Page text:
News News

Impact of fisheries on sea turtles

The bycatch of sea turtles by industrial fisheries is receiving an increasing attention in recent years due to the high impact it causes on these endangered species. This issue was evaluated in southern Spain waters that harbors an important feeding ground of loggerhead and leatherback turtles, including the endangered Eastern Atlantic loggerhead population. To quantify the impact that different fisheries represents to sea turtles, 272 fishermen answered to detailed illustrated questionnaires in all the main ports of Andalusia and Murcia (Spain) during 2014. This study has updated the knowledge of turtle bycatch in the southwestern Mediterranean revealing a widespread impact of fisheries on sea turtles. Fishermen recognized an annual catch of 2.3 turtles per boat. Considering the census of industrial fishing boats in the study area (1182), more than 2840 sea turtles could be bycaught per year in the study area. Most of captures (96.2%) were produced during the summer. These results suggest a severe impact of most of legal fisheries (surface longline, pursue seine, trawling and small scale fisheries) on loggerhead feeding grounds in the southwestern Mediterranean. Fishermen suggests that drift fishing conducted by foreign or illegal fishermen and almadrabas are also causing a significant bycatch of turtles. Several measures such as reviewing compliance of current fishing and environmental regulations, modifying turtle technics to reduce turtle bycatch (e.g. reduction of the use of squid as bait and disposal of hooks deeper in the water column), facilitating the rescue and handle of wound turtles and their transport to the port for recovery, and recognizing the efforts of anglers to perform a more sustainable fishing, are recommended to mitigate this impact. informacion[at]ebd.csic.es: Marco et al (2020) Sea turtle bycatch by different types of fisheries in southern Spain. Basic and Applied Herpetology https://doi.org/10.11160/bah.187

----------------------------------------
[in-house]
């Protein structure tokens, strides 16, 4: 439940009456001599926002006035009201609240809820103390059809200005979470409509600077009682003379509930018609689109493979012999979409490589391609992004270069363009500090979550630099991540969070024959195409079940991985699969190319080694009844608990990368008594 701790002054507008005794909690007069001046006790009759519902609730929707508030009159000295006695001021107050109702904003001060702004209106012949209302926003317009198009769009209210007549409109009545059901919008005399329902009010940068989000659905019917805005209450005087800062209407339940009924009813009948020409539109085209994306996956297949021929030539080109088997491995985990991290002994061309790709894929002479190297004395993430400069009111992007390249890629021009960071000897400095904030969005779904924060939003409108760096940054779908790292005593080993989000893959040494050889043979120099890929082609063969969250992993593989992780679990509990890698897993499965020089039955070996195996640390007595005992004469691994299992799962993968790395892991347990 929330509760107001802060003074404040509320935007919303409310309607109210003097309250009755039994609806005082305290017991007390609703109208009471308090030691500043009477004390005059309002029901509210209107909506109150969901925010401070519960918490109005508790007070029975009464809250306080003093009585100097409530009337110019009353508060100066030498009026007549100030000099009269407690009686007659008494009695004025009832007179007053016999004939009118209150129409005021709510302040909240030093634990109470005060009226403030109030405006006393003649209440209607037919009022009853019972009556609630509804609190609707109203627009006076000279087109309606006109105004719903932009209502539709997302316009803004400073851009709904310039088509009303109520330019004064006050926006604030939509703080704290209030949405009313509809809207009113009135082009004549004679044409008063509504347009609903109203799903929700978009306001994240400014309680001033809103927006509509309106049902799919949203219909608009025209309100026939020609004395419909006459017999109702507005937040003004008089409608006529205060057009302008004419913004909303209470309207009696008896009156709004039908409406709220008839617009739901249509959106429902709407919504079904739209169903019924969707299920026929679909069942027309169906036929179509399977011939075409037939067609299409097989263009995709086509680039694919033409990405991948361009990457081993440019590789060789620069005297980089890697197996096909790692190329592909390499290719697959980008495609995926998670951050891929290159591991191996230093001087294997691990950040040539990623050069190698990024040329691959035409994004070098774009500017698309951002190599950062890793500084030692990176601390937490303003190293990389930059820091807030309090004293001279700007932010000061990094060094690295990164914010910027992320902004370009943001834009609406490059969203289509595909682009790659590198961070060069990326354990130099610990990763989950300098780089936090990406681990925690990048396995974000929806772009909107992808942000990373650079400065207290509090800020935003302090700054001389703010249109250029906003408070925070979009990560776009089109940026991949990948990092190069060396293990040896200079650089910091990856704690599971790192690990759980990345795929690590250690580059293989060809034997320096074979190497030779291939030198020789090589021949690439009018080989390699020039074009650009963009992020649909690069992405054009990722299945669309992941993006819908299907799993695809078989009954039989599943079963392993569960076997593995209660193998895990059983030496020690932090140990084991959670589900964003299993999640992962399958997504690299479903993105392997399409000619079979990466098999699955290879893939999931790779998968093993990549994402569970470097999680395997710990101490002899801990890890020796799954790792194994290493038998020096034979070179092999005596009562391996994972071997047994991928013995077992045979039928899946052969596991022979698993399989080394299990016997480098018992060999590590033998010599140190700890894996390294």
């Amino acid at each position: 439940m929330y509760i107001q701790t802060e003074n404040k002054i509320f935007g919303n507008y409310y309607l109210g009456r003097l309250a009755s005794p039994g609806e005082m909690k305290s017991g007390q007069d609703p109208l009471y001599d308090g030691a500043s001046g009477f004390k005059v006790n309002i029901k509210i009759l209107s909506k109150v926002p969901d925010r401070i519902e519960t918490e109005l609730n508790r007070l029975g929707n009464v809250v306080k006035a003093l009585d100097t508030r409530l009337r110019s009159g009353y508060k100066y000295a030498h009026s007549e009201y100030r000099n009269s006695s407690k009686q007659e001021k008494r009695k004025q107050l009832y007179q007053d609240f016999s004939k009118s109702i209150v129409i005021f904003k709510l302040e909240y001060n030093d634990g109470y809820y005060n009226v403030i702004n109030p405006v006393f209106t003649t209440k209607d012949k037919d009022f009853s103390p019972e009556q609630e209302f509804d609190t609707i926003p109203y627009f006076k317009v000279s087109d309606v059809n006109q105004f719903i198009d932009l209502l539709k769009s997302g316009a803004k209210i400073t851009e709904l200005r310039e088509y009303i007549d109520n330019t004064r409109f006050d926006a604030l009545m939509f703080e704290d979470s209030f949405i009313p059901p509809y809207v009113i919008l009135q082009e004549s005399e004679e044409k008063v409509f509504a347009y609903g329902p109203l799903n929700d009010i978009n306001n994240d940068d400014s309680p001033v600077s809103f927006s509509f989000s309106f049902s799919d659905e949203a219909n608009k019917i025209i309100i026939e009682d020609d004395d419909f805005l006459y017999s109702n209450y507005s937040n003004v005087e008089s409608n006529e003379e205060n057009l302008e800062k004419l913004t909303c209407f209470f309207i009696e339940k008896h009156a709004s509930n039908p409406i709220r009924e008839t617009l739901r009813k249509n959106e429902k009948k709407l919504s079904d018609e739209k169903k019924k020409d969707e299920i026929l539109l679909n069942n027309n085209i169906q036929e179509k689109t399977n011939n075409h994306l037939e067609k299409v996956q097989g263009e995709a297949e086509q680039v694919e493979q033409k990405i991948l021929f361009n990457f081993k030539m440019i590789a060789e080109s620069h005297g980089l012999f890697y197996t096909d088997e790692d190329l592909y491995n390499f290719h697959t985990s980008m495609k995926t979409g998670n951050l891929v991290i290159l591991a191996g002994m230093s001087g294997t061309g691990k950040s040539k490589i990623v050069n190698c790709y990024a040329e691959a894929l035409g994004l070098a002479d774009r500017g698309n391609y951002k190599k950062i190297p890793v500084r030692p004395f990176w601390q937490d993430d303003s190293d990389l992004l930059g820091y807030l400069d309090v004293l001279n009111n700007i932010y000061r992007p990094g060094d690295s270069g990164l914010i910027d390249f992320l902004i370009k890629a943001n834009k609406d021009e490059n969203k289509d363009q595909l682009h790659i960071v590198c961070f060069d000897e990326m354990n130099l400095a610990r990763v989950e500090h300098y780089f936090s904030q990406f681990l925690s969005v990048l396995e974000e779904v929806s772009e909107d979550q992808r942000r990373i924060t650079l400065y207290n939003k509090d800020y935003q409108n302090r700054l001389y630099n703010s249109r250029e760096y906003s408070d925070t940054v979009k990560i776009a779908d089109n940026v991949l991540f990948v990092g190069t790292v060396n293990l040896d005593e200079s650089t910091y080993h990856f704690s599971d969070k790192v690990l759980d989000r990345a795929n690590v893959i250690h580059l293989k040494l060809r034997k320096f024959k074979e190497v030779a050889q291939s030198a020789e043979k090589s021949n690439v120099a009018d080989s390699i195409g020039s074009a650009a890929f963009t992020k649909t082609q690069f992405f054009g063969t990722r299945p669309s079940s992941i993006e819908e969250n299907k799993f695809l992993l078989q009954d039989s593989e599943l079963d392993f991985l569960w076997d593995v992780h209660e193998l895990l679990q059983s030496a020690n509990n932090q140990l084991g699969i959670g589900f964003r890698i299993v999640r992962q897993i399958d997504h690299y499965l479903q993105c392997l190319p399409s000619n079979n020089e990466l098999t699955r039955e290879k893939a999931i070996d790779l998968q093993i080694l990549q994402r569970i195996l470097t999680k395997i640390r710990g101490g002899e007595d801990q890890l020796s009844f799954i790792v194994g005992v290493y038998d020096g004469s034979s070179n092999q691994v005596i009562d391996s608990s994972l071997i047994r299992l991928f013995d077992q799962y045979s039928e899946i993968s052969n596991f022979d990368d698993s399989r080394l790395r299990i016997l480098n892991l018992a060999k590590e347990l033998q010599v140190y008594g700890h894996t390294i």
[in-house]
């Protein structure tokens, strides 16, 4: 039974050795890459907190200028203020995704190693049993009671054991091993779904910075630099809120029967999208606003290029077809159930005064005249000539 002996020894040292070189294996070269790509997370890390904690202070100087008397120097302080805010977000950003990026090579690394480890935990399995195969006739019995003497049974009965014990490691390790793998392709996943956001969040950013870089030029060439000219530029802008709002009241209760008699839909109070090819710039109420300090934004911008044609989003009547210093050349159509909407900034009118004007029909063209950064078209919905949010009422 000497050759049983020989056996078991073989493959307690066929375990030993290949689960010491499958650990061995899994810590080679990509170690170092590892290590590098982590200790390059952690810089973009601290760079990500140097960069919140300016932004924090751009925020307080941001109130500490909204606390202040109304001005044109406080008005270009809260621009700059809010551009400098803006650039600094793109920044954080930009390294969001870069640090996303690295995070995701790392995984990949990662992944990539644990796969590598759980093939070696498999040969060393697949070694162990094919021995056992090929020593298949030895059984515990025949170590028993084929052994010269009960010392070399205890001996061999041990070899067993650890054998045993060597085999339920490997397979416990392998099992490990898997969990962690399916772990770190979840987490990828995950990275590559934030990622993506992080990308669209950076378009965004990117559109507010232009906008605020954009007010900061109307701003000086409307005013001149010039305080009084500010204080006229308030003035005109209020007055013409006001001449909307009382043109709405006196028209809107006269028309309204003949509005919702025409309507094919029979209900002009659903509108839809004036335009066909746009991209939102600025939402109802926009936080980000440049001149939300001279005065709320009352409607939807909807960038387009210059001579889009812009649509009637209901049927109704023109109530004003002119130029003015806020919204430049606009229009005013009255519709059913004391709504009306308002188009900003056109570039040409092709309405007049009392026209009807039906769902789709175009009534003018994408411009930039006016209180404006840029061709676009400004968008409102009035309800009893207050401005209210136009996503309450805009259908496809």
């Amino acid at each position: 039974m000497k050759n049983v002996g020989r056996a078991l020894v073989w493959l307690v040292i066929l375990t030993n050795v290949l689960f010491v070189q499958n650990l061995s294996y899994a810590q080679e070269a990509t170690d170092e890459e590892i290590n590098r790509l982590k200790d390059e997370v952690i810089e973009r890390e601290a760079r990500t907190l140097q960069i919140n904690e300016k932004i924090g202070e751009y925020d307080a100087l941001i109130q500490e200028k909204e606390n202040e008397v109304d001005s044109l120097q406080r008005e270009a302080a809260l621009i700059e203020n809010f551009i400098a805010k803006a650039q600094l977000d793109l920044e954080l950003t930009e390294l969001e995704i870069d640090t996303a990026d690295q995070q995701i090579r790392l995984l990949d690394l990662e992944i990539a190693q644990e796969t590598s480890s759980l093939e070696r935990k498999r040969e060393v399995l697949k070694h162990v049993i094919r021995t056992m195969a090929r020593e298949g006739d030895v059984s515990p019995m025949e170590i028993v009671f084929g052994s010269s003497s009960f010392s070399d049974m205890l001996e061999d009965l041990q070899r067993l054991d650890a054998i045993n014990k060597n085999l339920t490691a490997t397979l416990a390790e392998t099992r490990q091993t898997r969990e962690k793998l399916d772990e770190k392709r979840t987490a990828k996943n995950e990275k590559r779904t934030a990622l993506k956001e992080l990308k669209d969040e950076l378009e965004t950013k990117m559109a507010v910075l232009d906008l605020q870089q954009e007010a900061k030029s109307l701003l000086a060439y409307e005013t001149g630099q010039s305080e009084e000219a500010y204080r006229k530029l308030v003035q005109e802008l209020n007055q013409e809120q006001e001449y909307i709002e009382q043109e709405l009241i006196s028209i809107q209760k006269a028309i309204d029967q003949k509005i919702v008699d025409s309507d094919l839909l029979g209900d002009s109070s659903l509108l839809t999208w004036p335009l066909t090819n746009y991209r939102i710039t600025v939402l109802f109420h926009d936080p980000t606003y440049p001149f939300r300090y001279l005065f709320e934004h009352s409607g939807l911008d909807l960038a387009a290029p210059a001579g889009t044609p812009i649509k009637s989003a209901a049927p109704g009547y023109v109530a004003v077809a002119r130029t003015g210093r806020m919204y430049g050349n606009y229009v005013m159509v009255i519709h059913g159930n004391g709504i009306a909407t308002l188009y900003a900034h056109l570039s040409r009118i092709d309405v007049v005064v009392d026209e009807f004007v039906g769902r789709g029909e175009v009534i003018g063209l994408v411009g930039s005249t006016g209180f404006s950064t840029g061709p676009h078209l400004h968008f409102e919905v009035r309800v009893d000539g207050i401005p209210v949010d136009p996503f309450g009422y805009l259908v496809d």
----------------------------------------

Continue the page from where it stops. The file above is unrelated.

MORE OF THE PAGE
http://ojs.herpetologica.org/index.php/bah/article/view/187
Average (0 Votes)

Latest News Latest News

Back

New publication: Age and origin make the difference

Age and origin make the difference

Populations of trophic generalists may include specialised individuals. Optimal foraging theory states that individuals should feed on those resources most valuable to them. This, however, may vary. White storks are trophic generalists at the population level. Their European population increased wintering in Southern Europe, where they feed upon new anthropogenic food subsidies: dumps and less invasive crayfishes in ricefields. The foraging strategies of resident and wintering storks in SW Spain in were studied ricefields and dumps. Multievent capture-recapture model showed that there were more specialists among residents than immigrants, and that ricefield use increased with individual age. Results provide empirical evidence of high individual foraging consistency within a generalist species and a differential resource selection by individuals of different ages and origins probably related to their previous experience in the foraging area. informacion[at]ebd.csic.es: Sanz-Aguilar et al (2014) Multievent capture-recapture analysis reveals individual foraging specialisation in a generalist species. Ecology. Doi 10.1890/14-0437.1


http://www.esajournals.org/doi/abs/10.1890/14-0437.1